|06/04/2017||ESMA70-872942901-17||Final report on Guidelines on the calibration of circuit breakers and the publication and reporting of trading halts under MiFID II||MiFID - Secondary Markets||Final Report||PDF
|10/10/2016||2016/1451||Final Report- Guidelines on transaction reporting, order record keeping and clock synchronisation under MiFID II||Guidelines and Technical standards, MiFID - Secondary Markets||Final Report||PDF
|30/09/2016||2016/1412||Final Report on MAR Guidelines on commodity derivatives||Guidelines and Technical standards, Market Abuse, Market Integrity||Final Report||PDF
Article 7(5) of MAR provides that the European Securities and Markets Authority (ESMA) shall issue guidelines to establish a non-exhaustive indicative list of information which is reasonably expected or is required to be disclosed in accordance with legal or regulatory provisions in Union or national law, market rules, contract, practice or custom, on the relevant commodity derivatives markets or spot markets as referred to in Article 7(1)(b) of MAR. This final report follows the Consultation Paper (CP) issued on March 2016.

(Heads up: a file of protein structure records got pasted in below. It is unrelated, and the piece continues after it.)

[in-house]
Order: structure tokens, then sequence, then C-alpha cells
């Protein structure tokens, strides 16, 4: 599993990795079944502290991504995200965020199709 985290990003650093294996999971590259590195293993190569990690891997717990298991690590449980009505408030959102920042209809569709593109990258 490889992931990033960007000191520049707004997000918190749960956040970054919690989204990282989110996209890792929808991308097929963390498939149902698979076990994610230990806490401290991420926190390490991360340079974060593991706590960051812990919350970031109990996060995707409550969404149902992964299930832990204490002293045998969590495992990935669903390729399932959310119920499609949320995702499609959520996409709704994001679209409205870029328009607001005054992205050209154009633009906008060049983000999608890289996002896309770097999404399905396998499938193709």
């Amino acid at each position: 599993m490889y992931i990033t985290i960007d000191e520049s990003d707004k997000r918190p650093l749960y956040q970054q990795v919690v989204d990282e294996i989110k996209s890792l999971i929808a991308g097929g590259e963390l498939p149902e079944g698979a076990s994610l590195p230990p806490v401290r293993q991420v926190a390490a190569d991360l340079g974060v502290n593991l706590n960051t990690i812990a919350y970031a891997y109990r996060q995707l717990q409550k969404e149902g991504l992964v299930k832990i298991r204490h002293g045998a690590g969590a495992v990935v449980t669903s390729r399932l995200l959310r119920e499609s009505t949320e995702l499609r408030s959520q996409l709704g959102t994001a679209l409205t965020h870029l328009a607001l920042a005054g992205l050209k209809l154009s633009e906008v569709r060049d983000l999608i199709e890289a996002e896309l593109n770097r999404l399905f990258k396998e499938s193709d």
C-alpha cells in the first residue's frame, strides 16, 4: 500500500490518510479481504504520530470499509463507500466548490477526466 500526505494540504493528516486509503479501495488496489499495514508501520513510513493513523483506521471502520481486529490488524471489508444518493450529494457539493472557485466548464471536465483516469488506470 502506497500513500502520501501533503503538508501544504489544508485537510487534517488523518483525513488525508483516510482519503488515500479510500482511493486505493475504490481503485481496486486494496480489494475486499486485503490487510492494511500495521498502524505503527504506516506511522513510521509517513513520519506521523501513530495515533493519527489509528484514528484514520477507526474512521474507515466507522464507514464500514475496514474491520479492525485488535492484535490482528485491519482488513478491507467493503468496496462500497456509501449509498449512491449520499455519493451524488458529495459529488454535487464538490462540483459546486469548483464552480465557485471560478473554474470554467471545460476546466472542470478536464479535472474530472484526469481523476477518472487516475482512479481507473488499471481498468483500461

Section 2 contains information on the background and mandate, while Section 3 sets out ESMA’s feedback to the CP responses in relation to the scope of the guidelines, the financial instruments and products covered by the examples of information relating directly and indirectly to commodity derivatives and information directly relating to a spot market contract. It also indicates whether and where ESMA has changed the guidelines following the consultation.